Heavyweight Champ (1976) - Title screen image
Heavyweight Champ by SEGA 1976
Heavyweight Champ (1976)
Heavyweight Champ Arcade

Although a lot of the games released at the time were just cartridge based clones of popular Arcade titles, more and more unique genre defining games emerged.

Interactive Movies - Dragon's Lair was the first Arcade game to feature full-motion video animation. 
This was due to it being contained on Laserdisc. 

It was also the first game to cost $0.50 a go. Twice the price of your average Arcade Machine. 
Dragon's Lair can be seen, alongside Pong and Pac-Man, displayed in the Smithsonian in Washington D.C.

I always wanted to play this game but never had the opportunity.

Dragon's Lair by CINEMATRONICS 1983

Maze Games - Logic or just lunch? Navigate your character through a series of Mazes! 
Pac-Man - DOB: 22/05/1980
Probably the most famous video game protagonist.
(23 days older than me)

"Ooh scary!"
3D Monster Maze 1982 by J.K. Greye Software

'Hand-Held Coleco Pac-Man'
I had one of these for a Christmas present at some point in the 80's.
Pac-Man looks like he's on PCP :)

Platformer Games - Swing, bounce or jump through "platform" environments. Made popular by Nintendo's Mario titles. 

"I've come to fix your plumbing" said Mario
"Be careful" replied Princess Peach "It's full of angry mushrooms!"

Space panic version e.png
Space Panic by UNIVERSAL 1980
Donkey Kong by NINTENDO 1981

Platform Adventure Games - A sub-genre, combining elements of game-play from RPG's, Action-Adventure, Shooters and Hack 'n' Slash. With the feature to freely explore levels by upgrading the characters abilities with "Power-Ups!"
Like RPG's the player explores a 'Dungeon' defeats a 'Boss' then progresses to the next 'Level'.
A great format, simple but effective \{*o*}/

"RockMan" or "MegaMan" or "MegaMan.EXE, 
Volnutt, X, Model A, Geo Stelar, Model ZX", etc
I don't know anymore ;p

A person in a powered exoskeleton faces a brain in a glass-protected chamber.
Metroid Co-developed by 
File:Z2 link by sleeping zelda.png
Zelda II: The Adventure of Link by NINTENDO 1987

Racing/Vehicle Simulation Games - Simulated racing experiences. Over time the emphasis has focused on being ultra-realistic.

Pole Position by Namco 1982
Forza Motorsport 3 2010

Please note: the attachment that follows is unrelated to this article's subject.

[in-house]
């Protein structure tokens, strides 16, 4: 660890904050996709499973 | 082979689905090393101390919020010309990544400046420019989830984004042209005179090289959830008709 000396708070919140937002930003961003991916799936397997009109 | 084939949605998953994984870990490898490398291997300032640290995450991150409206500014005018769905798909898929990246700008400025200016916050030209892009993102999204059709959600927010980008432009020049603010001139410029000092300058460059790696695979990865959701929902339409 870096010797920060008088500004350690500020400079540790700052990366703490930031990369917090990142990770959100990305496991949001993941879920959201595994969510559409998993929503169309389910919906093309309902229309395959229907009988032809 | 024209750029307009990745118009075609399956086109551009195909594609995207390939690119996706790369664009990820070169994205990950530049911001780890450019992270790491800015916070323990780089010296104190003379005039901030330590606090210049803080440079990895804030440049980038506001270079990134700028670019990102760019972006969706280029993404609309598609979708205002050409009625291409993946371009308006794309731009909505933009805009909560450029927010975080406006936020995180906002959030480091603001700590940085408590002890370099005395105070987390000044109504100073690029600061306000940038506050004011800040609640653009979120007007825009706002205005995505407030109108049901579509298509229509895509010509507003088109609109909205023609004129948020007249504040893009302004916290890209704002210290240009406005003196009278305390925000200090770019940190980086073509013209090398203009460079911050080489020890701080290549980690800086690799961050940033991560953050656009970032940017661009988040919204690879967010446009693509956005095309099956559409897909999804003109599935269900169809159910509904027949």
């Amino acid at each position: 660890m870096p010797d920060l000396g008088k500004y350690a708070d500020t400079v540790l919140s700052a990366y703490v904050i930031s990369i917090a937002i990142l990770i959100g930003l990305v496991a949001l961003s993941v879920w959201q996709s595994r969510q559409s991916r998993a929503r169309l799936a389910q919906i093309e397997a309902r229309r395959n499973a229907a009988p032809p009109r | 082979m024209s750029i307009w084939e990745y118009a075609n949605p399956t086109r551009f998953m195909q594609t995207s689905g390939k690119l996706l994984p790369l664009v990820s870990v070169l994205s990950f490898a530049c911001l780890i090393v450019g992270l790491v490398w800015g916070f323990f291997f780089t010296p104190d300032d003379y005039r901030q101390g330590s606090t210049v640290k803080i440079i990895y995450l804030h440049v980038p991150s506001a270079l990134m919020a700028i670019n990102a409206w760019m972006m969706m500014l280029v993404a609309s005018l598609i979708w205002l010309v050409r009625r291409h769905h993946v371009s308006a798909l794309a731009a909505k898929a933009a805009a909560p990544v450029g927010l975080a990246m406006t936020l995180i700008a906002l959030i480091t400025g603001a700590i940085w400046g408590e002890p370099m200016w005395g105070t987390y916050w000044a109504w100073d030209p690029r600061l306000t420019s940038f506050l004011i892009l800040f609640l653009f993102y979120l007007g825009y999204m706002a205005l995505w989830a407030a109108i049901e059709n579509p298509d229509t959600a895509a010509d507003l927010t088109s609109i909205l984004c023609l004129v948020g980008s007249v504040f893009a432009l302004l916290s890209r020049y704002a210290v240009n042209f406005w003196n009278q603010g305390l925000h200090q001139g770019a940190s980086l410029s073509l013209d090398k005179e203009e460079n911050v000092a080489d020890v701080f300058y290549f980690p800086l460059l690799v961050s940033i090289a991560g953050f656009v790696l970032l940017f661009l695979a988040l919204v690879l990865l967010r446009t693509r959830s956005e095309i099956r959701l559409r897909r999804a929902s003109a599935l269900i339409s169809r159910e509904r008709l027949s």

My brother I used to play 'Outrun, Operation Wolf and Hang on' at the Arcades if we ever saw them.
But my parents considered arcades "a waste of money" so it was a rare experience, but great none the less :)

Rhythm Games - Find the rhythm! Stay in time! Get points! Hooray! 
Dance Aerobics, a music video game, was published by 'Bandai' in 1987. 

(I had no idea there were games of this genre so early on in the genesis of 'Video Games'.)
Power Pad accessory for Bandai's Family Trainer series 1987
Family Trainer: Tostugeki! Fuuun Takeshi Shiro Boxshot
Games for people who have all their limbs!
This genre became increasingly popular in the 1990's and has stayed strong to date with the help of over-televised "talent" shows that saturate the networks. 
Now we have a "RockBand" and a "Guitar Hero" in every home. Joy!

"So, you can't be bothered to LEARN to play an instrument"
"This box of plastic lies is for you"

Role-Playing Games - Taking a massive influence from 'Dungeons & Dragons' pen and paper RPG's, minus a "Games master", this sub-genre of Adventure games, has spawned from very humble origins to being one of the most profitable and enjoyable forms of gaming to date. 
Dragonstomper by STARPATH 1982
"\{>o<}/ I'm redundant!"

A comparison of the ever present similarities in an RPG's layout, even though twenty two years apart!

Part of the hugely successful Franchise "Megami Tensei"
Shin Megami Tensei: Digital Devil Saga by ATLUS 2004
Having a well developed storyline and more importantly character development gives the player a sense of achievement and immersion that sets it apart from other genres. 

I personally didn't really get into RPG's until Final Fantasy VII.
I was an impatient gamer as a child and it was only when I began taking an interest in Art and Illustration that the skill involved 'Pushing Pixels' in games dawned on me.

Final Fantasy Picture